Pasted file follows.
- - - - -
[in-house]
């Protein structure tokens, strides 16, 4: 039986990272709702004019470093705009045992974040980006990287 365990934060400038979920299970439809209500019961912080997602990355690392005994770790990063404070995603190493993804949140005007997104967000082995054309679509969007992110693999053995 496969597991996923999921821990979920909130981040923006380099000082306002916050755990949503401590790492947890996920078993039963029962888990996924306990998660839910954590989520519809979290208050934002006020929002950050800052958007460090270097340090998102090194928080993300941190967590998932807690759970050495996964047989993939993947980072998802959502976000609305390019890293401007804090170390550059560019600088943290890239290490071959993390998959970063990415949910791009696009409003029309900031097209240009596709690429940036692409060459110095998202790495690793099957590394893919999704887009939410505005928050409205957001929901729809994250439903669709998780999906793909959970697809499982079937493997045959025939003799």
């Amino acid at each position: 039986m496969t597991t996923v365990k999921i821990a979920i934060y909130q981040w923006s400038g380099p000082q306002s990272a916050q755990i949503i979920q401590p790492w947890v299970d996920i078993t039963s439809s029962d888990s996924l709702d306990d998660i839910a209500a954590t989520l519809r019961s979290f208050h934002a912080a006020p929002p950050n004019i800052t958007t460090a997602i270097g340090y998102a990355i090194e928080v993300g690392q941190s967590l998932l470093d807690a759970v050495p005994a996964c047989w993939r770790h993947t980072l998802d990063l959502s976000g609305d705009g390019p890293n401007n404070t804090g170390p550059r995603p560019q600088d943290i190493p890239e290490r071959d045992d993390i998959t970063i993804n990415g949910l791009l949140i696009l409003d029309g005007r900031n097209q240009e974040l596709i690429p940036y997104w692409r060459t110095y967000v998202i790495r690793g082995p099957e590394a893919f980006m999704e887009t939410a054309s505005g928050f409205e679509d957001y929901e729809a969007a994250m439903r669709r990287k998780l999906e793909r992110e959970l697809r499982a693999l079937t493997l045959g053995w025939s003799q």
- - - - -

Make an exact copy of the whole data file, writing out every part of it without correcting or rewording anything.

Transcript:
[in-house]
């Protein structure tokens, strides 16, 4: 039986990272709702004019470093705009045992974040980006990287 365990934060400038979920299970439809209500019961912080997602990355690392005994770790990063404070995603190493993804949140005007997104967000082995054309679509969007992110693999053995 496969597991996923999921821990979920909130981040923006380099000082306002916050755990949503401590790492947890996920078993039963029962888990996924306990998660839910954590989520519809979290208050934002006020929002950050800052958007460090270097340090998102090194928080993300941190967590998932807690759970050495996964047989993939993947980072998802959502976000609305390019890293401007804090170390550059560019600088943290890239290490071959993390998959970063990415949910791009696009409003029309900031097209240009596709690429940036692409060459110095998202790495690793099957590394893919999704887009939410505005928050409205957001929901729809994250439903669709998780999906793909959970697809499982079937493997045959025939003799």
């Amino acid at each position: 039986m496969t597991t996923v365990k999921i821990a979920i934060y909130q981040w923006s400038g380099p000082q306002s990272a916050q755990i949503i979920q401590p790492w947890v299970d996920i078993t039963s439809s029962d888990s996924l709702d306990d998660i839910a209500a954590t989520l519809r019961s979290f208050h934002a912080a006020p929002p950050n004019i800052t958007t460090a997602i270097g340090y998102a990355i090194e928080v993300g690392q941190s967590l998932l470093d807690a759970v050495p005994a996964c047989w993939r770790h993947t980072l998802d990063l959502s976000g609305d705009g390019p890293n401007n404070t804090g170390p550059r995603p560019q600088d943290i190493p890239e290490r071959d045992d993390i998959t970063i993804n990415g949910l791009l949140i696009l409003d029309g005007r900031n097209q240009e974040l596709i690429p940036y997104w692409r060459t110095y967000v998202i790495r690793g082995p099957e590394a893919f980006m999704e887009t939410a054309s505005g928050f409205e679509d957001y929901e729809a969007a994250m439903r669709r990287k998780l999906e793909r992110e959970l697809r499982a693999l079937t493997l045959g053995w025939s003799q």